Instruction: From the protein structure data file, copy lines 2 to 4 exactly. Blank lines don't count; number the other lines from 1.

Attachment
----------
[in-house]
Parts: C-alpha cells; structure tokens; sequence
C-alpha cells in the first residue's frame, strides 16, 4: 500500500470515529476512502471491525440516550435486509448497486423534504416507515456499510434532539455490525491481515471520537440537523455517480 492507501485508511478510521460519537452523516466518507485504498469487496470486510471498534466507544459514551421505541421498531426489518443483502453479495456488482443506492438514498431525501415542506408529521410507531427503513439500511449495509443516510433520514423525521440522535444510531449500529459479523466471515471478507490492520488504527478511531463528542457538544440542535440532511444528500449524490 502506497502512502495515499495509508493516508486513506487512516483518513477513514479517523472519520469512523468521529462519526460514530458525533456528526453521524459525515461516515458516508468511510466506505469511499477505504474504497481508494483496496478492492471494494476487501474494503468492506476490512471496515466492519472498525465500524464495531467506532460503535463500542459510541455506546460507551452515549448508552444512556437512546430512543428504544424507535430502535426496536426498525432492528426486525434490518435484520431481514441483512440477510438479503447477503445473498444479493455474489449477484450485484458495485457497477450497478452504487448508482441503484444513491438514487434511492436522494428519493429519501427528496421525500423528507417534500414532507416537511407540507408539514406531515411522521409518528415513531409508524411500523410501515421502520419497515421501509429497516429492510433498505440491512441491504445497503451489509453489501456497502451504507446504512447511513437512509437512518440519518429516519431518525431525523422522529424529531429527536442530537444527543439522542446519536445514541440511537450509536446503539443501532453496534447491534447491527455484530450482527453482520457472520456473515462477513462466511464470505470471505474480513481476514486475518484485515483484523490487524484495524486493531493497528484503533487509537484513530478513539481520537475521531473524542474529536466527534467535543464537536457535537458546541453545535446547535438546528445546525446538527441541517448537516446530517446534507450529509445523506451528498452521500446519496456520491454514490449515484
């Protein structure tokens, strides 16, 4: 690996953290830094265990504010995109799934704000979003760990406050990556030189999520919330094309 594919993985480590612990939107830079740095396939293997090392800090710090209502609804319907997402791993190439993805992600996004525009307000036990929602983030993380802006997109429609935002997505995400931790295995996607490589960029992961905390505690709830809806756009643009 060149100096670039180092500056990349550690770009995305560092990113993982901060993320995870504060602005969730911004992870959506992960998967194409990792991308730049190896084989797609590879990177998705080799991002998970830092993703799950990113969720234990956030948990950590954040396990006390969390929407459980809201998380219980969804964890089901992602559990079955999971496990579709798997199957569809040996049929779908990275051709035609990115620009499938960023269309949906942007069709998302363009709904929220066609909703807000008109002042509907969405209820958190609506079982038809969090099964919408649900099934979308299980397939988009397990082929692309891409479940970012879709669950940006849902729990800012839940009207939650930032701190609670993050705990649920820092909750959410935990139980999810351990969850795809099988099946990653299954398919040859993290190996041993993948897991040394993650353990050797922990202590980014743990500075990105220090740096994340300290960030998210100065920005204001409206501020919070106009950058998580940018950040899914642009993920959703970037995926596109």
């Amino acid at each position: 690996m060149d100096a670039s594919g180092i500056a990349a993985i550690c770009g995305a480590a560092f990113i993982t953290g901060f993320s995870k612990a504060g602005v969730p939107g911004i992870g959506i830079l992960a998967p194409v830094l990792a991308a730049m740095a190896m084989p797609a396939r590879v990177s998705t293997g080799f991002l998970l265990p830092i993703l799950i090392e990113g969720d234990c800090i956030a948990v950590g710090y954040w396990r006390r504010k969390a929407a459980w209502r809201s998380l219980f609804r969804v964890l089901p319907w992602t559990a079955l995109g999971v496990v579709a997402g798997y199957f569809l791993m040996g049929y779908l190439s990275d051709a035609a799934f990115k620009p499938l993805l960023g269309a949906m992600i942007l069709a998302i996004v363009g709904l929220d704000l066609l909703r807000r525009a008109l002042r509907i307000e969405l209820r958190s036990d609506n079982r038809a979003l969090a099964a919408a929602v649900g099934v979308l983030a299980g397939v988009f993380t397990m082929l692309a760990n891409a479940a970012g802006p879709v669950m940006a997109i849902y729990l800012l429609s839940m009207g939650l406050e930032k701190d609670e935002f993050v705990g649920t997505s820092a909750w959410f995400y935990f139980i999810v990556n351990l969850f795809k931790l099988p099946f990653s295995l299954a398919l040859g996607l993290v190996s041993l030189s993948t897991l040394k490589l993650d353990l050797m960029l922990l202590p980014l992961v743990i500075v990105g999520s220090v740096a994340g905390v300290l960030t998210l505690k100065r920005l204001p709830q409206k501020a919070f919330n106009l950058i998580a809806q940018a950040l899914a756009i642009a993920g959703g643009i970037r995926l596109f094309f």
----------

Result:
Parts: C-alpha cells; structure tokens; sequence
C-alpha cells in the first residue's frame, strides 16, 4: 500500500470515529476512502471491525440516550435486509448497486423534504416507515456499510434532539455490525491481515471520537440537523455517480 492507501485508511478510521460519537452523516466518507485504498469487496470486510471498534466507544459514551421505541421498531426489518443483502453479495456488482443506492438514498431525501415542506408529521410507531427503513439500511449495509443516510433520514423525521440522535444510531449500529459479523466471515471478507490492520488504527478511531463528542457538544440542535440532511444528500449524490 502506497502512502495515499495509508493516508486513506487512516483518513477513514479517523472519520469512523468521529462519526460514530458525533456528526453521524459525515461516515458516508468511510466506505469511499477505504474504497481508494483496496478492492471494494476487501474494503468492506476490512471496515466492519472498525465500524464495531467506532460503535463500542459510541455506546460507551452515549448508552444512556437512546430512543428504544424507535430502535426496536426498525432492528426486525434490518435484520431481514441483512440477510438479503447477503445473498444479493455474489449477484450485484458495485457497477450497478452504487448508482441503484444513491438514487434511492436522494428519493429519501427528496421525500423528507417534500414532507416537511407540507408539514406531515411522521409518528415513531409508524411500523410501515421502520419497515421501509429497516429492510433498505440491512441491504445497503451489509453489501456497502451504507446504512447511513437512509437512518440519518429516519431518525431525523422522529424529531429527536442530537444527543439522542446519536445514541440511537450509536446503539443501532453496534447491534447491527455484530450482527453482520457472520456473515462477513462466511464470505470471505474480513481476514486475518484485515483484523490487524484495524486493531493497528484503533487509537484513530478513539481520537475521531473524542474529536466527534467535543464537536457535537458546541453545535446547535438546528445546525446538527441541517448537516446530517446534507450529509445523506451528498452521500446519496456520491454514490449515484
């Protein structure tokens, strides 16, 4: 690996953290830094265990504010995109799934704000979003760990406050990556030189999520919330094309 594919993985480590612990939107830079740095396939293997090392800090710090209502609804319907997402791993190439993805992600996004525009307000036990929602983030993380802006997109429609935002997505995400931790295995996607490589960029992961905390505690709830809806756009643009 060149100096670039180092500056990349550690770009995305560092990113993982901060993320995870504060602005969730911004992870959506992960998967194409990792991308730049190896084989797609590879990177998705080799991002998970830092993703799950990113969720234990956030948990950590954040396990006390969390929407459980809201998380219980969804964890089901992602559990079955999971496990579709798997199957569809040996049929779908990275051709035609990115620009499938960023269309949906942007069709998302363009709904929220066609909703807000008109002042509907969405209820958190609506079982038809969090099964919408649900099934979308299980397939988009397990082929692309891409479940970012879709669950940006849902729990800012839940009207939650930032701190609670993050705990649920820092909750959410935990139980999810351990969850795809099988099946990653299954398919040859993290190996041993993948897991040394993650353990050797922990202590980014743990500075990105220090740096994340300290960030998210100065920005204001409206501020919070106009950058998580940018950040899914642009993920959703970037995926596109």